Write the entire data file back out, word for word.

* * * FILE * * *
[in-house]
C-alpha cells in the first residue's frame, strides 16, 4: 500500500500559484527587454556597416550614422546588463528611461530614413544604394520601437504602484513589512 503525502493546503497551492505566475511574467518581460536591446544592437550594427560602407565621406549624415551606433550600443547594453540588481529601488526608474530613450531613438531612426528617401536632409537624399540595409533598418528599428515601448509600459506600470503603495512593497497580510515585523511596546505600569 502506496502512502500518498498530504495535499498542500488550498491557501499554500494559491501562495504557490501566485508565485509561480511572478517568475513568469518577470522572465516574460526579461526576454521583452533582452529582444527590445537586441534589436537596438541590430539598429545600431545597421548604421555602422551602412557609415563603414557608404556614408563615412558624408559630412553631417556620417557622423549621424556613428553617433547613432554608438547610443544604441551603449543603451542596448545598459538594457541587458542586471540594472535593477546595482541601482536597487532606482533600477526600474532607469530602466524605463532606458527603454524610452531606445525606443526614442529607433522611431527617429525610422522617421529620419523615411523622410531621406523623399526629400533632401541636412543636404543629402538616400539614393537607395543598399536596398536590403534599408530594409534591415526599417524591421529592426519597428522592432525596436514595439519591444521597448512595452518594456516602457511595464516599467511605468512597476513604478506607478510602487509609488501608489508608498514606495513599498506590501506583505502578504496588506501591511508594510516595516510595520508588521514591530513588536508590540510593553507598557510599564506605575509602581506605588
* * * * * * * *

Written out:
[in-house]
C-alpha cells in the first residue's frame, strides 16, 4: 500500500500559484527587454556597416550614422546588463528611461530614413544604394520601437504602484513589512 503525502493546503497551492505566475511574467518581460536591446544592437550594427560602407565621406549624415551606433550600443547594453540588481529601488526608474530613450531613438531612426528617401536632409537624399540595409533598418528599428515601448509600459506600470503603495512593497497580510515585523511596546505600569 502506496502512502500518498498530504495535499498542500488550498491557501499554500494559491501562495504557490501566485508565485509561480511572478517568475513568469518577470522572465516574460526579461526576454521583452533582452529582444527590445537586441534589436537596438541590430539598429545600431545597421548604421555602422551602412557609415563603414557608404556614408563615412558624408559630412553631417556620417557622423549621424556613428553617433547613432554608438547610443544604441551603449543603451542596448545598459538594457541587458542586471540594472535593477546595482541601482536597487532606482533600477526600474532607469530602466524605463532606458527603454524610452531606445525606443526614442529607433522611431527617429525610422522617421529620419523615411523622410531621406523623399526629400533632401541636412543636404543629402538616400539614393537607395543598399536596398536590403534599408530594409534591415526599417524591421529592426519597428522592432525596436514595439519591444521597448512595452518594456516602457511595464516599467511605468512597476513604478506607478510602487509609488501608489508608498514606495513599498506590501506583505502578504496588506501591511508594510516595516510595520508588521514591530513588536508590540510593553507598557510599564506605575509602581506605588